Why Streaming Services Are So Secretive
Streaming is the future of entertainment. Everybody knows that, right? What we don’t know is how many people are actually watching or listening to what on which streaming service, how much money they’re spending and who is getting the money. This is a business that so far is characterized by extreme opacity.
As former Talking Heads singer David Byrne complained in a New York Times op-ed over the weekend:
Perhaps the biggest problem artists face today is … lack of transparency. I’ve asked basic questions of both the digital services and the music labels and been stonewalled.
Byrne laid most the blame for this at the feet of the music labels and their nondisclosure agreements. But there does seem to be something about streaming that discourages the release of actual numbers.
Here's Bloomberg’s Lucas Shaw, tweeting from Netflix’s presentation to the Television Critics Association last week:
In explaining why the company doesn't divulge anything but anecdotal information about the audience for its shows, Netflix Chief Content Officer Ted Sarandos had this to say to the TV critics:
The shows are built and designed and we test them based on the audience we believe the show can attract. And it’s successful when it attracts that audience segment. None of those shows are designed to attract the whole 65-million subscriber base.
Netflix doesn’t sell ads, so Sarandos is under no external pressure to report how many people are watching what. The company’s goal is to increase the number of people willing to pay for Netflix subscriptions. Releasing viewership numbers apparently doesn't help with that.
At Amazon the goal of streaming is to get more people to sign up for Prime memberships, after which they’ll buy more power tools. Really, that’s what Chief Executive Officer Jeff Bezos recently told the Hollywood Reporter:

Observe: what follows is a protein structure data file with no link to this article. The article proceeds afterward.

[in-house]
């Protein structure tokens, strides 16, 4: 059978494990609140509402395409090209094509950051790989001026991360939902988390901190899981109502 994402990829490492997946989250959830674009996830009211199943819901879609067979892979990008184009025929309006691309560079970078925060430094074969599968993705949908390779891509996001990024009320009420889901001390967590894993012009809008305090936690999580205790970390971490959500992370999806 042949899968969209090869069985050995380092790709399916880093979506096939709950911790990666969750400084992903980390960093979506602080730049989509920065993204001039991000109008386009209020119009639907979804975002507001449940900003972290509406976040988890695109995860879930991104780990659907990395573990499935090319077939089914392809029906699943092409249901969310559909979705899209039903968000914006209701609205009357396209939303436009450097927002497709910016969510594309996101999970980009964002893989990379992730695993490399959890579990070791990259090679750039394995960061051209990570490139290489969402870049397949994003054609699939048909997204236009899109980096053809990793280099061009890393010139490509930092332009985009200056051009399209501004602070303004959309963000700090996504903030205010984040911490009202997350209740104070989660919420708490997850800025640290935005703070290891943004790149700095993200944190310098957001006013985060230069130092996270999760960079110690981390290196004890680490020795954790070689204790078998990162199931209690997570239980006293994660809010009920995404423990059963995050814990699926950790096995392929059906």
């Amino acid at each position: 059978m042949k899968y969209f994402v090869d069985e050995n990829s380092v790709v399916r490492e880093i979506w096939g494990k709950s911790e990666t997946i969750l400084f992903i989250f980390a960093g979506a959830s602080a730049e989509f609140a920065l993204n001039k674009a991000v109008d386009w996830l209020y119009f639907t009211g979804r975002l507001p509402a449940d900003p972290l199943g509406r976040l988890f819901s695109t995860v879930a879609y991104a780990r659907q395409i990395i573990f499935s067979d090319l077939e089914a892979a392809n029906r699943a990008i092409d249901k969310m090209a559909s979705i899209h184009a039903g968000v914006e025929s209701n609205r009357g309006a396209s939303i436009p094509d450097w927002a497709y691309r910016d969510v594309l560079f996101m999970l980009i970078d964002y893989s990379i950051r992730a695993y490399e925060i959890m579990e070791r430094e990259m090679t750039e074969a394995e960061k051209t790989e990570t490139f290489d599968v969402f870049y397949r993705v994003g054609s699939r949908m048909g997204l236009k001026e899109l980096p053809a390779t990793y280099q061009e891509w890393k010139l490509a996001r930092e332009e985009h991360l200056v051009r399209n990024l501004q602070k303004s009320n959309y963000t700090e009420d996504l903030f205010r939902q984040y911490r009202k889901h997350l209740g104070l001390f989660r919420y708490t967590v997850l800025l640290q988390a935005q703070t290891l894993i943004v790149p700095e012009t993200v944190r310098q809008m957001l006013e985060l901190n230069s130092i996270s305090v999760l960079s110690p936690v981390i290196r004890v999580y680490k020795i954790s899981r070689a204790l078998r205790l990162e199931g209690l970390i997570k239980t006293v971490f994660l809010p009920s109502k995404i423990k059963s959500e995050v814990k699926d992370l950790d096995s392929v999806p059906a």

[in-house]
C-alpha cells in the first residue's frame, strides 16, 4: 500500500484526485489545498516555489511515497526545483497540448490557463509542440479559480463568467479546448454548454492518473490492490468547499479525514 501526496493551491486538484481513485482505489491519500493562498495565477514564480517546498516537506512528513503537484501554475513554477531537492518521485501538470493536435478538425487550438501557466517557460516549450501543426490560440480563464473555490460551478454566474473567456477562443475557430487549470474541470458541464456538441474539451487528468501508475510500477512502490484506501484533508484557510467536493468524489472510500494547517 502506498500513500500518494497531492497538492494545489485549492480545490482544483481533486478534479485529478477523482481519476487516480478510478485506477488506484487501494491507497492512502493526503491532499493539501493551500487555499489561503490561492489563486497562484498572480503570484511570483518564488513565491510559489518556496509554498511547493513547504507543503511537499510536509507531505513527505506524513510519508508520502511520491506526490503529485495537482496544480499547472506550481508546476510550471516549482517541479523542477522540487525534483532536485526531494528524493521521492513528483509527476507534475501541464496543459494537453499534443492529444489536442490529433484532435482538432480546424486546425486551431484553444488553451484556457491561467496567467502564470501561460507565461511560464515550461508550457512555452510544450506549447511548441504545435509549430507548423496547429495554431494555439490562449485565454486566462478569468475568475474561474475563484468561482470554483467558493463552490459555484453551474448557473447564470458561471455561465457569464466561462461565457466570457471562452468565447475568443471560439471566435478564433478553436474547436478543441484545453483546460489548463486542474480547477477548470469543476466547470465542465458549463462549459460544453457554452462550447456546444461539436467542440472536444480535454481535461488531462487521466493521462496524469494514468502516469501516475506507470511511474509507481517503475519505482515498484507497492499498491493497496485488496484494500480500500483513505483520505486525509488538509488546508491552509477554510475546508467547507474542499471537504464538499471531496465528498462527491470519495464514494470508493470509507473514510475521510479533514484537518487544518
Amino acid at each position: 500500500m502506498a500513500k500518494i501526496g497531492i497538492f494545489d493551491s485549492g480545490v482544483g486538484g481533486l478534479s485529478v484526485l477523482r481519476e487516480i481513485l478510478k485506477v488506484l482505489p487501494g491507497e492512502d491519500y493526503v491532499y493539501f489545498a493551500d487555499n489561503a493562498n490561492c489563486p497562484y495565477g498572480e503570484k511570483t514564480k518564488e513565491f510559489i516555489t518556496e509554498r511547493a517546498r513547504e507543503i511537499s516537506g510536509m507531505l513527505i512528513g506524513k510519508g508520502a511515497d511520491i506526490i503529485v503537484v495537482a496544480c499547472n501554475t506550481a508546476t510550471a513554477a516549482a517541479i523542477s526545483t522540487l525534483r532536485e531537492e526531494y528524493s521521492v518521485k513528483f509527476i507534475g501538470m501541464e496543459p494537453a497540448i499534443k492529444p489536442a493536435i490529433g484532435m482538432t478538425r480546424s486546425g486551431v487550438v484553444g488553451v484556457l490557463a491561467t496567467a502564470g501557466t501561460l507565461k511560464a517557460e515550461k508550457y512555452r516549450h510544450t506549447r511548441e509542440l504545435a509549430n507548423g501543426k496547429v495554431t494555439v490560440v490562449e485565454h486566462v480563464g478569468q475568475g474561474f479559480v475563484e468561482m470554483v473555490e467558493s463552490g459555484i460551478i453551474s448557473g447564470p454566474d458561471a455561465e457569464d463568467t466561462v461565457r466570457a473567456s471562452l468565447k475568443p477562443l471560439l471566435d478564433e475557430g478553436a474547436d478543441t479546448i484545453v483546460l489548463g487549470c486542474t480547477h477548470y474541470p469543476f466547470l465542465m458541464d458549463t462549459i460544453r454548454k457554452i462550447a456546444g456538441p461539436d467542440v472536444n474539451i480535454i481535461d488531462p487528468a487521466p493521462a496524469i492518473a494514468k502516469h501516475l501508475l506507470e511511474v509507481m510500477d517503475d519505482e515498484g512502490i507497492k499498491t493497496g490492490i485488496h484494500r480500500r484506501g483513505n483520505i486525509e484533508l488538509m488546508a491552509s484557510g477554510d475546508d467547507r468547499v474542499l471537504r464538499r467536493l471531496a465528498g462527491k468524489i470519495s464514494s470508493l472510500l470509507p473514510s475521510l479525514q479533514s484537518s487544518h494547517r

When people join Prime, they buy more of everything we sell. They buy more shoes, they buy power tools and so on.
Bezos also said Amazon will probably never release viewership numbers because, “I don't want our team obsessing over ratings. I want them obsessing over quality.”
This is really interesting. And maybe it’s a good thing. After creating and starring in the brilliant but perennially ratings-challenged “30 Rock” for NBC, Tina Fey co-created “Unbreakable Kimmy Schmidt” for Netflix. She said last week that she liked not knowing exactly how many people were watching. The Los Angeles Times reported:
“We know Ted is pleased,” she said, adding that it “feels” like more people are watching than they did with “30 Rock.” “But we don't have any numbers. It's very freeing to be away from the ratings system.”
Not all streaming services are this opaque. Ad-supported YouTube tells everybody how many people have watched every last video on its network (although it’s not absolutely clear how long one has to watch to count). And the music streaming services have to provide an accounting at least to those who own the rights to the music they play.
But on the whole the streamers are in a very different position from past purveyors of entertainment. TV and radio stations couldn’t tell how many people were watching without viewer surveys, and thus needed services such as Nielsen and Arbitron. Book publishers and music labels eventually got paid for every copy sold, but relied on point-of-sale measurement services (most owned at this point by Nielsen) for timely information.
The streaming services, meanwhile, already know exactly who is watching or listening to what, and when. They start out with a huge informational advantage over everybody else -- advertisers, artists, music labels, movie and TV producers, potential competitors. So while in some cases it will make sense for them to share that information, especially when advertisers are involved, it will still be their information to share.
Right now there is an added reason for streaming services to be cagey about releasing numbers: they might disappoint. Nielsen is moving toward what it calls “total audience measurement” of time spent watching videos and listening to music. And in the first quarter of 2015, the time Americans spent with streaming services was still a small fraction of the hours devoted to conventional TV and radio.
It’s a growing fraction, though. Eventually, streaming probably will be the dominant way for entertainers to reach audiences. We may never know exactly how dominant, though.
I wish I could tell you exactly what the fraction is, but Nielsen doesn’t provide all the information needed to calculate it. My best guesstimate from their data is that streaming accounts for around 10 percent of video and music consumption.
This column does not necessarily reflect the opinion of the editorial board or Bloomberg LP and its owners.
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